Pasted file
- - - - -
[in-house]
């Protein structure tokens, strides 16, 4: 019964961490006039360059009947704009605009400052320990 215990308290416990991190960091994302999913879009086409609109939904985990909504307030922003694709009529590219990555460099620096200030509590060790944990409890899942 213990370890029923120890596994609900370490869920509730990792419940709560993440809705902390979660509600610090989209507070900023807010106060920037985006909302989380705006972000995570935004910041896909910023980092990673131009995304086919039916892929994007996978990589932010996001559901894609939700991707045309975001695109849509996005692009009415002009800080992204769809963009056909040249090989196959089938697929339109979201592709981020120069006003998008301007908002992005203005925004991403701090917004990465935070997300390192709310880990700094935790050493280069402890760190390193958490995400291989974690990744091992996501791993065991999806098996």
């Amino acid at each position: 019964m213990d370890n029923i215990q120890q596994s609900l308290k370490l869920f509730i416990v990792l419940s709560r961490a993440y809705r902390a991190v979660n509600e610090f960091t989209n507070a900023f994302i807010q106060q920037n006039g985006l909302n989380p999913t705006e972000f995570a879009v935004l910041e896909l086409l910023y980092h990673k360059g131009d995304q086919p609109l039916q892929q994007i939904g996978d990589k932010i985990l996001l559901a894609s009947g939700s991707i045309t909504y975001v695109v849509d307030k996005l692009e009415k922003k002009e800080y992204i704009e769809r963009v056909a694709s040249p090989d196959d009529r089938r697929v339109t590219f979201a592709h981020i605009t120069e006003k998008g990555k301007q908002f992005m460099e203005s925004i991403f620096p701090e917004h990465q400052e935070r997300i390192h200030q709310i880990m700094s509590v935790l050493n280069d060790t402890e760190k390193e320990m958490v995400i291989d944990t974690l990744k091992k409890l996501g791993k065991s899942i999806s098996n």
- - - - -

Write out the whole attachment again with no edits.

[in-house]
């Protein structure tokens, strides 16, 4: 019964961490006039360059009947704009605009400052320990 215990308290416990991190960091994302999913879009086409609109939904985990909504307030922003694709009529590219990555460099620096200030509590060790944990409890899942 213990370890029923120890596994609900370490869920509730990792419940709560993440809705902390979660509600610090989209507070900023807010106060920037985006909302989380705006972000995570935004910041896909910023980092990673131009995304086919039916892929994007996978990589932010996001559901894609939700991707045309975001695109849509996005692009009415002009800080992204769809963009056909040249090989196959089938697929339109979201592709981020120069006003998008301007908002992005203005925004991403701090917004990465935070997300390192709310880990700094935790050493280069402890760190390193958490995400291989974690990744091992996501791993065991999806098996």
């Amino acid at each position: 019964m213990d370890n029923i215990q120890q596994s609900l308290k370490l869920f509730i416990v990792l419940s709560r961490a993440y809705r902390a991190v979660n509600e610090f960091t989209n507070a900023f994302i807010q106060q920037n006039g985006l909302n989380p999913t705006e972000f995570a879009v935004l910041e896909l086409l910023y980092h990673k360059g131009d995304q086919p609109l039916q892929q994007i939904g996978d990589k932010i985990l996001l559901a894609s009947g939700s991707i045309t909504y975001v695109v849509d307030k996005l692009e009415k922003k002009e800080y992204i704009e769809r963009v056909a694709s040249p090989d196959d009529r089938r697929v339109t590219f979201a592709h981020i605009t120069e006003k998008g990555k301007q908002f992005m460099e203005s925004i991403f620096p701090e917004h990465q400052e935070r997300i390192h200030q709310i880990m700094s509590v935790l050493n280069d060790t402890e760190k390193e320990m958490v995400i291989d944990t974690l990744k091992k409890l996501g791993k065991s899942i999806s098996n």